Morning sought
Her eastern watch-tower, and her hair unbound
Wet with the tears should adorn the ground,
Dimmed the aerial eyes that kindle day

      Myth of the Moon: Shelley's is unparalleled in the sphere of making myths out of Nature mainly because he has a greater imaginative insight into Nature than any other poet. The natural phenomena occurring through a great volume of space have always attracted him. The moon, in particular, has always been an object of interest to Shelley. He has referred to the moon as a living and feeling object in many of his poems. In Prometheus Unbound, the moon has been given a human shape. It is presented there as the lover of Earth, indulging in an erotic myth. The moon is imagined as a young maiden in another poem, The Could:

That orbed maiden with fire laden
Whom mortals call the Moon.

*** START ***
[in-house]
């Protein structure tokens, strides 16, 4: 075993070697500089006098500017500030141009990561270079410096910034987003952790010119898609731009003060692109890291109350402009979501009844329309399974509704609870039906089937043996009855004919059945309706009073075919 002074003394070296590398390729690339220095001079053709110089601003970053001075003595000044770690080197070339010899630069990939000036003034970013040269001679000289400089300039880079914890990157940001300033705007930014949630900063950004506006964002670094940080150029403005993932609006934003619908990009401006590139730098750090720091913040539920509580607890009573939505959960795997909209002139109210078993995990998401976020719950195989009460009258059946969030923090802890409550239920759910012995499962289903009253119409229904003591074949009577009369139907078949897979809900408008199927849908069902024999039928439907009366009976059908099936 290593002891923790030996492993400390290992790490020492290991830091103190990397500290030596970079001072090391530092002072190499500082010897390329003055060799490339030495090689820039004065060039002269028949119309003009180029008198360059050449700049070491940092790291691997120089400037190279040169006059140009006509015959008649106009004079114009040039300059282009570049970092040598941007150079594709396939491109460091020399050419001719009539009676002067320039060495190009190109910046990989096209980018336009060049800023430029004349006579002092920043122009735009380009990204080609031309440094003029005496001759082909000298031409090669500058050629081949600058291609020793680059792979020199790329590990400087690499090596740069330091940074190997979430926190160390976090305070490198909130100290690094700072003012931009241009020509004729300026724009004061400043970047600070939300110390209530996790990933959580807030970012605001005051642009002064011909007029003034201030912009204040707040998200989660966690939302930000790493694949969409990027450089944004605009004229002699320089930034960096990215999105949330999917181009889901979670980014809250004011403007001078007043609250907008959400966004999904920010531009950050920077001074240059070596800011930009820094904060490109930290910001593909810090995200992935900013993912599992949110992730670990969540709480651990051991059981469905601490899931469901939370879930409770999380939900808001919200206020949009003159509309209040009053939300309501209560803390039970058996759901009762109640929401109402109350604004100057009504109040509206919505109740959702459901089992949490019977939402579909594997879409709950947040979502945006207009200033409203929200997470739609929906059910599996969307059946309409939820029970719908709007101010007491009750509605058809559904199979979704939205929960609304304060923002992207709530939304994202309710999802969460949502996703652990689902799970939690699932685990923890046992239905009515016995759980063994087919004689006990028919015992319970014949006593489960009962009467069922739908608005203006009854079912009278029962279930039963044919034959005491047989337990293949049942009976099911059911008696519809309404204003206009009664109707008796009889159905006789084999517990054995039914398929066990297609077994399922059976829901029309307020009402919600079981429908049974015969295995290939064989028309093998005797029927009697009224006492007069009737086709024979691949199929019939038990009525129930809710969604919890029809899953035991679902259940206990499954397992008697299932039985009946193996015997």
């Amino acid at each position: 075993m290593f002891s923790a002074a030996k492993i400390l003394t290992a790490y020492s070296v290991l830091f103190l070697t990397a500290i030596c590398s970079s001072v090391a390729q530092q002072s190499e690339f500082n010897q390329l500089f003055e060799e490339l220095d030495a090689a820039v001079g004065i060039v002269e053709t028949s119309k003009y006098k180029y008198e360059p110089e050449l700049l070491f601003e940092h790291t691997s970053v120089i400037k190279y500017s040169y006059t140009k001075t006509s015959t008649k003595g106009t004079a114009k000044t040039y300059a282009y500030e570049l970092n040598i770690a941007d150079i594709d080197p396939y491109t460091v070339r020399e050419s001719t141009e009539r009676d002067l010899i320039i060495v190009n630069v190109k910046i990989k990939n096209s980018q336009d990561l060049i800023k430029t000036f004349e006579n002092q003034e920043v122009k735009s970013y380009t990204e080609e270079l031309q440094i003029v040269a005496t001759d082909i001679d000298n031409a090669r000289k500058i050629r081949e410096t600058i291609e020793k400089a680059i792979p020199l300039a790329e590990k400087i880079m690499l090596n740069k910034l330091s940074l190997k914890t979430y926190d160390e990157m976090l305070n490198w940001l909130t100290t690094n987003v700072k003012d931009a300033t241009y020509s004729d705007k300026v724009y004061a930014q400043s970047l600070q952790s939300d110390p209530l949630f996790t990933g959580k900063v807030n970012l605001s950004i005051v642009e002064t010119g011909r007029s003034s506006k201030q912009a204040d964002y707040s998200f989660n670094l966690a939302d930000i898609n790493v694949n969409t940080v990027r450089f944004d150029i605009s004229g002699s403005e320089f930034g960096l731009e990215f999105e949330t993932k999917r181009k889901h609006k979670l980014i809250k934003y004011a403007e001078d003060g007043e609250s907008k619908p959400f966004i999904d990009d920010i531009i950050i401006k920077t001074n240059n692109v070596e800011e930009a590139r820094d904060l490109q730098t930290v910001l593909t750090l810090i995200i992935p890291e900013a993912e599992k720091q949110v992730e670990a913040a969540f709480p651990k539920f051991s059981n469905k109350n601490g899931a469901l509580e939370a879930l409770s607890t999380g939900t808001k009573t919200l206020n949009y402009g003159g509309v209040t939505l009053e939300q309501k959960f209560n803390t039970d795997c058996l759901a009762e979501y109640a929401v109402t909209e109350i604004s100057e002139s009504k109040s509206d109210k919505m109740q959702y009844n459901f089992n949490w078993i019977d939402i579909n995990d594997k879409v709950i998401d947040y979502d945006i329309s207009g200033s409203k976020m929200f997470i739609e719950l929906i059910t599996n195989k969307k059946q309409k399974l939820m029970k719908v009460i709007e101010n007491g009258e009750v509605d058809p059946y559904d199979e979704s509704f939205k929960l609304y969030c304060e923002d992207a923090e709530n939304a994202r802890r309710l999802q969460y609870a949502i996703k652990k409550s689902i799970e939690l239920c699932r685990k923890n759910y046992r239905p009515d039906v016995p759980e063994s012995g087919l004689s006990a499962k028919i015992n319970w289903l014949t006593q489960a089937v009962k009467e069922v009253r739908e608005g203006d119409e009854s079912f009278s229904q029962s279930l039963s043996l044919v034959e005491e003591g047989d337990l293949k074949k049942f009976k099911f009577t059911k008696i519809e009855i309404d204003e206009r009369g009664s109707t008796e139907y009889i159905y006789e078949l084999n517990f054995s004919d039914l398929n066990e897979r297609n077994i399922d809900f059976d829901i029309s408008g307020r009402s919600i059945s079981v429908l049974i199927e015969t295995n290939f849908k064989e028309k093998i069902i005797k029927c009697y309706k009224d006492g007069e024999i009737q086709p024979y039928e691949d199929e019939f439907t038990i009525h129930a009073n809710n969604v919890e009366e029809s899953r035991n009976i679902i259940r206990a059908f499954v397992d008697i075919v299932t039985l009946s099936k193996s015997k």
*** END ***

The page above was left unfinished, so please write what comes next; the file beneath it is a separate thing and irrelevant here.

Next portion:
The personification of the moon becomes more credible and more realistic in the lyric To The Moon. In the poem, the moon looks more human and commonplace. The Moon looks pale because, the poet explains, she is weary of "climbing heaven and gazing on the earth". The "gazing on the earth" also implies a relationship of love between them. She is sad, like any human being, when she is lonely She keeps changing her form because she is restless, like human beings, at finding none worthy of her unchanging love. Shelley's myth of the moon may not agree with modem scientific explanations of the satellite, but it is at once unique and appealing.